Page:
Renowned Australian veterinary behaviour expert, Dr Gaille Perry explains the signals of dog aggression including what provokes this type of response and ways to manage ‘aggressive’ dogs.
“Dogs don’t want to engage in a physical encounter because it will likely result in injury, even for the winner. So, instead they use clear signals to communicate their intent so that any conflict can be resolved through ritualised rather than actual aggression,” Dr Perry said.
Signals of dog aggression include:
The behavioural repertoire of dogs contains several well-defined signals of dog aggression intent including:
· change in body posture
· raised body hair
· fixed stare of darting eye movements
· change to normal ear position
· change to normal tail position
· lips lifted or drawn back to expose teeth
· vocal signals.
“This is normal behaviour in dogs of all breeds. Owners often don’t understand how or why their dog is acting this way in the moment. The important thing to remember is that the dog perceives a threat and is responding – with a warning, not actual physical harm,” she said.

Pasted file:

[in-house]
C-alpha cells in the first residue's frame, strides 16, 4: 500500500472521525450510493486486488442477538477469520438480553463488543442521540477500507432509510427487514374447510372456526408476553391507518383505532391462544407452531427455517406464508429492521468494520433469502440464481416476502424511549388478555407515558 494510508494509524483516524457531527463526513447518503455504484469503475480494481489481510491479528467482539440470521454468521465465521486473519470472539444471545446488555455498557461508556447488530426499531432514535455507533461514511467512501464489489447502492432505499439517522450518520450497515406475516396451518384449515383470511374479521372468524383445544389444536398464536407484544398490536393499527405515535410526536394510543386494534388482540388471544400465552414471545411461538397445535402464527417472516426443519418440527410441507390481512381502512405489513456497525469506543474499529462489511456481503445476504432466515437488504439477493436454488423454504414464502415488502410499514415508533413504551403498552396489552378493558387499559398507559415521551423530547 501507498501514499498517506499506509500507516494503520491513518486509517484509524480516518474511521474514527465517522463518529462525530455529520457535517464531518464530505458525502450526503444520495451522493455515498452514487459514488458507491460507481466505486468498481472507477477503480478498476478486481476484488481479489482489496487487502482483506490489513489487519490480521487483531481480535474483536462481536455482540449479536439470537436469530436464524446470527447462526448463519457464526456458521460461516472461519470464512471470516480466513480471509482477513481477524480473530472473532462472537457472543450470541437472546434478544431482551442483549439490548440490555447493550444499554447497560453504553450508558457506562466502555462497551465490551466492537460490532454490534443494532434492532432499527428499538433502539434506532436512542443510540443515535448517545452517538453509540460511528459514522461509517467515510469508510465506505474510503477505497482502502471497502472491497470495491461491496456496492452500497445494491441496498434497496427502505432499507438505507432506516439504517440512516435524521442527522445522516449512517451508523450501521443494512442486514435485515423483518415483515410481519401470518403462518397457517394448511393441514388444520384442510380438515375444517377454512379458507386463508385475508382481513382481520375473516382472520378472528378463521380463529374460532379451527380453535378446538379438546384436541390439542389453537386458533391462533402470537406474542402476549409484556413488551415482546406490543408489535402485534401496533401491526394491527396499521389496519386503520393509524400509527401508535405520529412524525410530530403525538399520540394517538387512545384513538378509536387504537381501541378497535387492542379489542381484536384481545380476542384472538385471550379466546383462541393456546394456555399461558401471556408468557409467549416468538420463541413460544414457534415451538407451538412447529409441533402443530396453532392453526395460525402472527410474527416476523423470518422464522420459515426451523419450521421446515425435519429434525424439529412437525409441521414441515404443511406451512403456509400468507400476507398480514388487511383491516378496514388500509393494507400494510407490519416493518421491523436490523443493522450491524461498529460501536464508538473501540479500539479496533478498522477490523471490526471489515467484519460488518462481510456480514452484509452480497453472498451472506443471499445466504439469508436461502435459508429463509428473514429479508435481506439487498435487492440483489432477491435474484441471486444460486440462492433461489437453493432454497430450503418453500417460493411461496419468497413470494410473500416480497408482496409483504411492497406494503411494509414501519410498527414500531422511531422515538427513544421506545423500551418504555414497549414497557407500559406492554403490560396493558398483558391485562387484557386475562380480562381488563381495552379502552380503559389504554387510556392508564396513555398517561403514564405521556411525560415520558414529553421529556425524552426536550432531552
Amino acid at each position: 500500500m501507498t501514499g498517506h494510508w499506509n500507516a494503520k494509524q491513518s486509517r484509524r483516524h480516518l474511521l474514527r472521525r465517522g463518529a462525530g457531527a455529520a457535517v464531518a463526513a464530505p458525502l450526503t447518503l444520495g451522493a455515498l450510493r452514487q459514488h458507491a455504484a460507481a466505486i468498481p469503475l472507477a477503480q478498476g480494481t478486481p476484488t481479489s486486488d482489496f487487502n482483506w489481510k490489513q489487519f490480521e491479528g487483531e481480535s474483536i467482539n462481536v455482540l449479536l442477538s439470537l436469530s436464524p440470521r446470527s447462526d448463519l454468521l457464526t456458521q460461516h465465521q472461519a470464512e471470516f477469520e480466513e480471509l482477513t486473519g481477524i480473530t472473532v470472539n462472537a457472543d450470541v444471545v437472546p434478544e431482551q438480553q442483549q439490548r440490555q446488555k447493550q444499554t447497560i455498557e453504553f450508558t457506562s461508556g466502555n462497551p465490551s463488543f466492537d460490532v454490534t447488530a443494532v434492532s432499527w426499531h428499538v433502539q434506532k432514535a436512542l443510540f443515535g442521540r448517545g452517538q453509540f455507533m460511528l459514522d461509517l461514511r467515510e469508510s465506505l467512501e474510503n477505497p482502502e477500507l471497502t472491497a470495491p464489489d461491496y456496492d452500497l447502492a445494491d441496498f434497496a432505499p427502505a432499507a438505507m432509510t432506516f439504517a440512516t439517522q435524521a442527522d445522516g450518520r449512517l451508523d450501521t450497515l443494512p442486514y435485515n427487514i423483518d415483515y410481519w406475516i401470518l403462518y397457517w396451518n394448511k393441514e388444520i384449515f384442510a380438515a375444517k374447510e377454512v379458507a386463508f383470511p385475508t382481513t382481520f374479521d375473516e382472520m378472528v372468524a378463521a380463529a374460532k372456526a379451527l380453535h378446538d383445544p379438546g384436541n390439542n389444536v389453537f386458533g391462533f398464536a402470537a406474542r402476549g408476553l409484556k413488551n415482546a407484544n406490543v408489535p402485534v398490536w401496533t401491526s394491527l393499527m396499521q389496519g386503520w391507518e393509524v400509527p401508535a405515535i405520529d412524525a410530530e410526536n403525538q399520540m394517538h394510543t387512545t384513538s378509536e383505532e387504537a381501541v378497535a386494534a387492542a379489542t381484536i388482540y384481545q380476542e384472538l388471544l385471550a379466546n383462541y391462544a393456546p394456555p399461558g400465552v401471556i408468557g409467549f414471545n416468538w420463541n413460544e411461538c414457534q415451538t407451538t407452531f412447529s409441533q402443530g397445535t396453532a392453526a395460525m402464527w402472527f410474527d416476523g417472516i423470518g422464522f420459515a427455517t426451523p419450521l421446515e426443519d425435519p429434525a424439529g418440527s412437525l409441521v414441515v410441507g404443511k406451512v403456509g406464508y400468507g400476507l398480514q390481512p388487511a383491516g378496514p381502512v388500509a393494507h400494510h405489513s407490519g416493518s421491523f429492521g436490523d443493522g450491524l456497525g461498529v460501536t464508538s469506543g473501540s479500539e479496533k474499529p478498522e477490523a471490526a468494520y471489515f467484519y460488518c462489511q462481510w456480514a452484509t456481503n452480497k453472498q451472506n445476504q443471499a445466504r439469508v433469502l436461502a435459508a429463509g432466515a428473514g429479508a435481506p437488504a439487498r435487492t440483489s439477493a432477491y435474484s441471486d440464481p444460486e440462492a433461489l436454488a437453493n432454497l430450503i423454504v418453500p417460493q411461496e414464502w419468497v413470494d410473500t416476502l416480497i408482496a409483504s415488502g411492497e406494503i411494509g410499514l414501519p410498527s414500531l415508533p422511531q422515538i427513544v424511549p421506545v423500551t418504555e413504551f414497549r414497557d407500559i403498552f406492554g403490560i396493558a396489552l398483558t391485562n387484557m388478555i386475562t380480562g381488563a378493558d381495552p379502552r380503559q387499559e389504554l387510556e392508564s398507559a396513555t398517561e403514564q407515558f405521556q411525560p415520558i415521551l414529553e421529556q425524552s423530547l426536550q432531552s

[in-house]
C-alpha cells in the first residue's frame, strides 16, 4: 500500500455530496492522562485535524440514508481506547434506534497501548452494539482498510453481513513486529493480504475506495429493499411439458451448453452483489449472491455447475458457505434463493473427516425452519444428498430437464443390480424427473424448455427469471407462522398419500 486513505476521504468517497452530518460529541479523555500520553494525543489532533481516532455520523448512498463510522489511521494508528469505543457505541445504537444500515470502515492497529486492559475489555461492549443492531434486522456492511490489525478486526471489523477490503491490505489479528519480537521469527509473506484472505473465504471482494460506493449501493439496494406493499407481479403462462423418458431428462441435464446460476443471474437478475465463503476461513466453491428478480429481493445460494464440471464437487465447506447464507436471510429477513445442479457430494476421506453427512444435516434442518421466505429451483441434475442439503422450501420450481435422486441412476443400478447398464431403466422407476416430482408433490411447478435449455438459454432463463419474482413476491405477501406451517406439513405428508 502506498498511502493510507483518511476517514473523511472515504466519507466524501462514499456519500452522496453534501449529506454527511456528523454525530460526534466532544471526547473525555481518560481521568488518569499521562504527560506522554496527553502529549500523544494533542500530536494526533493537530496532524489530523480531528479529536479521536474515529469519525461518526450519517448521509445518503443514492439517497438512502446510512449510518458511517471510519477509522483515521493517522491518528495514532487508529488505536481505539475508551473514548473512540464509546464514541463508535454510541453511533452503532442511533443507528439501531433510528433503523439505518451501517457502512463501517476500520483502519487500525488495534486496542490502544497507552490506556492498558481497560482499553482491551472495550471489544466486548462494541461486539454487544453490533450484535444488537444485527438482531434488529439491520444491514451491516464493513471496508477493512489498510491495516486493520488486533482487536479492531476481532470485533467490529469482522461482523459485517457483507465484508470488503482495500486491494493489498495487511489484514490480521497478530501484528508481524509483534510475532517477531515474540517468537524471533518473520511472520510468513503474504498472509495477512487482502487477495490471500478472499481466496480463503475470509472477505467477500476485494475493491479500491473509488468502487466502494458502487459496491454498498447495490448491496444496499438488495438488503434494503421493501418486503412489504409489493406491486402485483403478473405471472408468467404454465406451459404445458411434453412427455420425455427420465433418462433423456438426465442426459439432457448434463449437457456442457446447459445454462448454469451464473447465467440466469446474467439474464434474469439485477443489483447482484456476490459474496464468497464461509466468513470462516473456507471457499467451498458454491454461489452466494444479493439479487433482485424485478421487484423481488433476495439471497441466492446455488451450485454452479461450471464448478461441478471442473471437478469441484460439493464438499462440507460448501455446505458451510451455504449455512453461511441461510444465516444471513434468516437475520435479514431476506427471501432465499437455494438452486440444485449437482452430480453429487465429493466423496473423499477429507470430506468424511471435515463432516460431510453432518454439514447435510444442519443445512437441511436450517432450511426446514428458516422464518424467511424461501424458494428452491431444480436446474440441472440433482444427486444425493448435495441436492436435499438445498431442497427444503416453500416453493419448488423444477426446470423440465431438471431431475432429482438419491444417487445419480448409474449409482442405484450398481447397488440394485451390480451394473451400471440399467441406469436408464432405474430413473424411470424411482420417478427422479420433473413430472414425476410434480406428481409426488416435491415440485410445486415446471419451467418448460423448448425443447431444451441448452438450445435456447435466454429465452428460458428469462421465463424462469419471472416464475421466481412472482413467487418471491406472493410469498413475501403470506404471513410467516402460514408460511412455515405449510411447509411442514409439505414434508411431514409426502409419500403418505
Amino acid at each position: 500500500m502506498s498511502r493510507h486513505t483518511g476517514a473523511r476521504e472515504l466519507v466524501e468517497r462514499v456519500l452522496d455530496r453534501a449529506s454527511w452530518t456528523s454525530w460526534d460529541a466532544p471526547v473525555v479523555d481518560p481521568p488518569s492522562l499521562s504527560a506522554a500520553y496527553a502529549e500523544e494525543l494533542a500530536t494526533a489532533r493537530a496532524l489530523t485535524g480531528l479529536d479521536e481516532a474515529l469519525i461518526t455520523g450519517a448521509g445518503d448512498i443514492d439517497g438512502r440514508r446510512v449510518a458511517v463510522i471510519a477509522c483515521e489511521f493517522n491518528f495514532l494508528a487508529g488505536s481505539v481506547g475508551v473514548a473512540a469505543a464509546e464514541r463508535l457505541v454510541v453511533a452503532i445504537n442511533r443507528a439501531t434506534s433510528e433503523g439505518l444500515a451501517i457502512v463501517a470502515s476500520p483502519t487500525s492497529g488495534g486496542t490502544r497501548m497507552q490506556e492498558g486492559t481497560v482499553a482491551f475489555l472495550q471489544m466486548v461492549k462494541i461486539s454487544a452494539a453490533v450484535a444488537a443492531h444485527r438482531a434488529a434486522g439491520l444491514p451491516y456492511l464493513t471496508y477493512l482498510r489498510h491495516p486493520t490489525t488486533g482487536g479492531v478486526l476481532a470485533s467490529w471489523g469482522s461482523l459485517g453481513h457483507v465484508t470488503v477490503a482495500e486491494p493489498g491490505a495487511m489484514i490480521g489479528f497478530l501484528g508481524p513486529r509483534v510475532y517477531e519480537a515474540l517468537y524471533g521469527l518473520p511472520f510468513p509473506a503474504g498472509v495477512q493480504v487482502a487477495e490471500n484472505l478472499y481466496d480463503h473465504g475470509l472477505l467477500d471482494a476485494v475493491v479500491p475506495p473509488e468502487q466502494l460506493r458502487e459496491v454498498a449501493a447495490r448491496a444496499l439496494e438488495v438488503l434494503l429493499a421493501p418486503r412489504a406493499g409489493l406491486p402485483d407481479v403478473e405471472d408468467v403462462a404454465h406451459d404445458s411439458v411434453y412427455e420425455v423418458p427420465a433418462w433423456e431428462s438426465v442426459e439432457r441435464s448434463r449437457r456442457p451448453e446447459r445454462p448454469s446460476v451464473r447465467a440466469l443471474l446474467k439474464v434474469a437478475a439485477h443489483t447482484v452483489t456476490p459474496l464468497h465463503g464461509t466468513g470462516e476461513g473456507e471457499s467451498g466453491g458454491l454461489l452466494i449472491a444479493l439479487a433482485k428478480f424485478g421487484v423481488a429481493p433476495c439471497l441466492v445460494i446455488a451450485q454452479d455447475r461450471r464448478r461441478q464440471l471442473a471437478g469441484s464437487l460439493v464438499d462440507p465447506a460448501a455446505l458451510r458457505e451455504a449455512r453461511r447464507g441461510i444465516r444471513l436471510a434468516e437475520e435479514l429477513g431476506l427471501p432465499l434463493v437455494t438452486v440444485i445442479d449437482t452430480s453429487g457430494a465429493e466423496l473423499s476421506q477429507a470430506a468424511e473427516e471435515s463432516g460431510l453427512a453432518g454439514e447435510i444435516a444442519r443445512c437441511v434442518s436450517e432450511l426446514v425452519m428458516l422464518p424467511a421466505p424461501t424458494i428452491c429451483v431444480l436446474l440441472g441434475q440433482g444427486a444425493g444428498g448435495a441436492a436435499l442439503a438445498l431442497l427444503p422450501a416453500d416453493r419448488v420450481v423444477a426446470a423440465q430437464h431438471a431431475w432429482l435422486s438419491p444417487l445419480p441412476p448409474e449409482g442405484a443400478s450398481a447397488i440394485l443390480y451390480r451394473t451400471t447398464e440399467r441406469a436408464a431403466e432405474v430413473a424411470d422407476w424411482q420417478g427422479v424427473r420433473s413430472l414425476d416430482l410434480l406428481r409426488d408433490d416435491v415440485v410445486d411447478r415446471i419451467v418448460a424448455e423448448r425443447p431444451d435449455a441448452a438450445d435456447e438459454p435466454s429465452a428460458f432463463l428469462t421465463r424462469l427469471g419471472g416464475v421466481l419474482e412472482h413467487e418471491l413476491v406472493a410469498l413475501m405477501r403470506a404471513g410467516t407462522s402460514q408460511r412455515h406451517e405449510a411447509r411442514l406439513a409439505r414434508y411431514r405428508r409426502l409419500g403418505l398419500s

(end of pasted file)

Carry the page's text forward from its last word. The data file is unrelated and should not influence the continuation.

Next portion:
Dr Perry warns that owners will often need expert help to manage a dog that exhibits actual aggression towards people or other animals, It may require a veterinary diagnosis, as trainers alone may not be able to resolve the issue.
The first step in trying to address it is to identify the triggers for the aggression which could be several things from food and toys to the presence of other dogs.
“For owners of ‘aggressive’ dogs, there are several options including tolerating the behaviour, rehoming the dog, training or managing the behaviour or euthanasia. The major factor influencing the path chosen is often the size of the dog. What is acceptable in a tiny dog could be considered dangerous in a larger animal.
“I would encourage owners who have ‘aggressive’ dogs to undertake a combination of management and training. Punishment is not an effective way to control aggression. Instead, you should work with a qualified positive reinforcement trainer who’ll teach you management techniques and teach the dog cues for calm behaviour. However, even after training, there is still a very real possibility that the dog will become aggressive again so ongoing close monitoring is necessary,” she said.